Monday, November 19, 2007

Turkey Judgement Day

Well, I have decided that the time has come for me to justify my meat eating ways, and gain an up-close understanding of the slaughter process. And with the upcoming meat-focused holiday, what better way than to hook up with my friendly neighborhood turkey farmer and offer to help on the fateful day? Well, that's exactly what I did, and we made plans with Dan & Dawn Boucher to go to their farm this past Sunday. They run Boucher Family Farm and Green Mountain Blue Cheese in Highgate Center. They farm the heritage breed of turkey called the American Bronze. You can click here for the lowdown on this heritage breed from the American Livestock and Breeds Conservancy.

Did you know that before partaking in such an activity, you can desensitize yourself with great videos of the turkey slaughtering process on YouTube?! For all you novice hunters out there, you can learn in great detail how to field dress a deer, too.
Both Spence and I were adequately prepared for the deed on Sunday morning, and we could hardly wait! You know, there's nothing clean about slaughter. There's blood. But, there's also lots of water for cleaning every step of the way, and before you know it, the gobbling bird fairly quickly resembles what we're all used to seeing on our tables T-day. We never actually did any of the killing, but we did pluck and eviscerate - I'd say we earned our keep, and we were rewarded with our very own turkey for our feast on Thursday. I have posted some pics below of our experience, not too graphic, really. Just enough to represent the process and show you what we did. THANK YOU to Dan & Dawn, who also fed the crew an amazing post-harvest lunch that we're still talking about. We got a terrific tour led by Dan of the entire farm and got to see the cows getting milked, and the cheese rooms where their great cheeses were aging (award winning blue cheese!). Check out their farm blog and see what they're up to! Sign us up for turkey killin' day next year! We learned so much about another way to farm - it's good for us to get out now and then and realize that not everybody farms veggies. Enjoy the pics, and happy Turkey Day!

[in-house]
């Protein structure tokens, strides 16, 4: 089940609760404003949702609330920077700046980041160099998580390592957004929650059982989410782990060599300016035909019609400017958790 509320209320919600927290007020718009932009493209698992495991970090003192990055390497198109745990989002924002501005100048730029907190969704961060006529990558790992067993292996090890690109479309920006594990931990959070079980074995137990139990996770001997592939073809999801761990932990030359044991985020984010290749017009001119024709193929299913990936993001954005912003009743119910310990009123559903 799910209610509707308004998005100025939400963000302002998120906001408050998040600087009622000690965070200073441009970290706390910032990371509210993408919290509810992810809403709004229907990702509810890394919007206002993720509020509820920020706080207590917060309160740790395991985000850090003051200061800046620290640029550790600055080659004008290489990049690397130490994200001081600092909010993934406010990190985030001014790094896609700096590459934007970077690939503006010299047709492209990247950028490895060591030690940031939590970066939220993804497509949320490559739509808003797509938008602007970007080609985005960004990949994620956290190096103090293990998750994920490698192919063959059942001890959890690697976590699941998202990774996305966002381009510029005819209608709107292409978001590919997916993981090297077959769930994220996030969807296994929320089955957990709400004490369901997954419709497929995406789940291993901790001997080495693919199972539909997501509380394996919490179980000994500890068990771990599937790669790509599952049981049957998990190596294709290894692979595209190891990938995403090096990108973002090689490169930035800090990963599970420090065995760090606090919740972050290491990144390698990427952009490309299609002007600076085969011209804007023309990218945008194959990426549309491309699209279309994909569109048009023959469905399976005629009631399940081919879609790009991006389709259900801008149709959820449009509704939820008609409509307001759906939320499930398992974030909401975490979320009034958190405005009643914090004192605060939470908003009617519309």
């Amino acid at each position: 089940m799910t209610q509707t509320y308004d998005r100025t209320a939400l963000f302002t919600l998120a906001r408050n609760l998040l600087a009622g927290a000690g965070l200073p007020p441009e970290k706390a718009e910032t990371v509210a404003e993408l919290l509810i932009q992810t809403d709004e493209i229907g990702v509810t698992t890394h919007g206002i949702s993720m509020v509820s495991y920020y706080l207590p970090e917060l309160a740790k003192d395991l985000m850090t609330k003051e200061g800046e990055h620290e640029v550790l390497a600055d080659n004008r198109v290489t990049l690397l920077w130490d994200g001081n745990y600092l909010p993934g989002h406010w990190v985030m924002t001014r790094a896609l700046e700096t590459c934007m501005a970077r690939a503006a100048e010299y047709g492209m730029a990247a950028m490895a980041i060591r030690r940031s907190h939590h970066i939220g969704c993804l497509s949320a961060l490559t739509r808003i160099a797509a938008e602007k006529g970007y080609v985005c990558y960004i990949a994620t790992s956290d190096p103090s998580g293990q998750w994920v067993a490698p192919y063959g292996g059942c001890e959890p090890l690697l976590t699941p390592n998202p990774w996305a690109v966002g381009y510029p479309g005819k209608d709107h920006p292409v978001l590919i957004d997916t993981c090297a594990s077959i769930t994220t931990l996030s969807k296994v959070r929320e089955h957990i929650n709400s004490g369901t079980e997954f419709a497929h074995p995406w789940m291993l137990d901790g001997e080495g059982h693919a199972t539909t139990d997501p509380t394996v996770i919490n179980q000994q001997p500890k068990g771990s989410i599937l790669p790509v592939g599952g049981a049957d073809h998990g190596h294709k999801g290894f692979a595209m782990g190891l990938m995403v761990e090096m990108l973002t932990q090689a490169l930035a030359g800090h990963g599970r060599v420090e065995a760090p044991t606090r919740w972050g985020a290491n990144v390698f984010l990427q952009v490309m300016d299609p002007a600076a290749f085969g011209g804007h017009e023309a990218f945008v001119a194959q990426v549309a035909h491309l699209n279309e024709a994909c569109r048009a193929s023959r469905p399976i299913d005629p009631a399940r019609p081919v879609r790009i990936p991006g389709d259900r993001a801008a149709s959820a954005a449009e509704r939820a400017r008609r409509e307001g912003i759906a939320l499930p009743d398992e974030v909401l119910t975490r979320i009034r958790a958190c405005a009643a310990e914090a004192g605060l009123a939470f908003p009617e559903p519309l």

There they are, the tools of destruction: inverted buckets with the bottoms cut out and mounted on a backsplash, and loppers. Yep, turkey guillotine = loppers.

Dan with the American Bronze turkey.

Turkey goes in bucket, lopped, drained and rinsed in this spot.

Turkey goes into scalder to loosen feathers...

Turkey goes into the tumbler, which acts like tons o' fingers and plucks most feathers off.

Turkey gets hung upside down, and de-necked, de-intestined, de-cropped, de-gizzarded, de-livered, de-hearted, de-lunged and de-footed here. The livers, gizzards, hearts and necks go into a bag to accompany the turkeys. We also pick off remaining feathers.
Trying my hand at eviscerating...

Spencer was great at getting the lungs out all in one piece!
He's done it again! After this, they get iced, and then off to final inspection.
Dawn's dad was in charge of final inspection.
And voila! Time from lopping to bag for each turkey is about 10-15 minutes; it was a very smooth process that we actually really enjoyed. See you on Thanksgiving, Mr. Turkey!

1 comment:

Julio said...

Sounds pretty cool that you got to be a part of the other side of the food process. I witnessed a commercial slaughterhouse operation in college and it was pretty disgusting and dehumanizing for the people involved. This seems more natural to be a part of the actual process.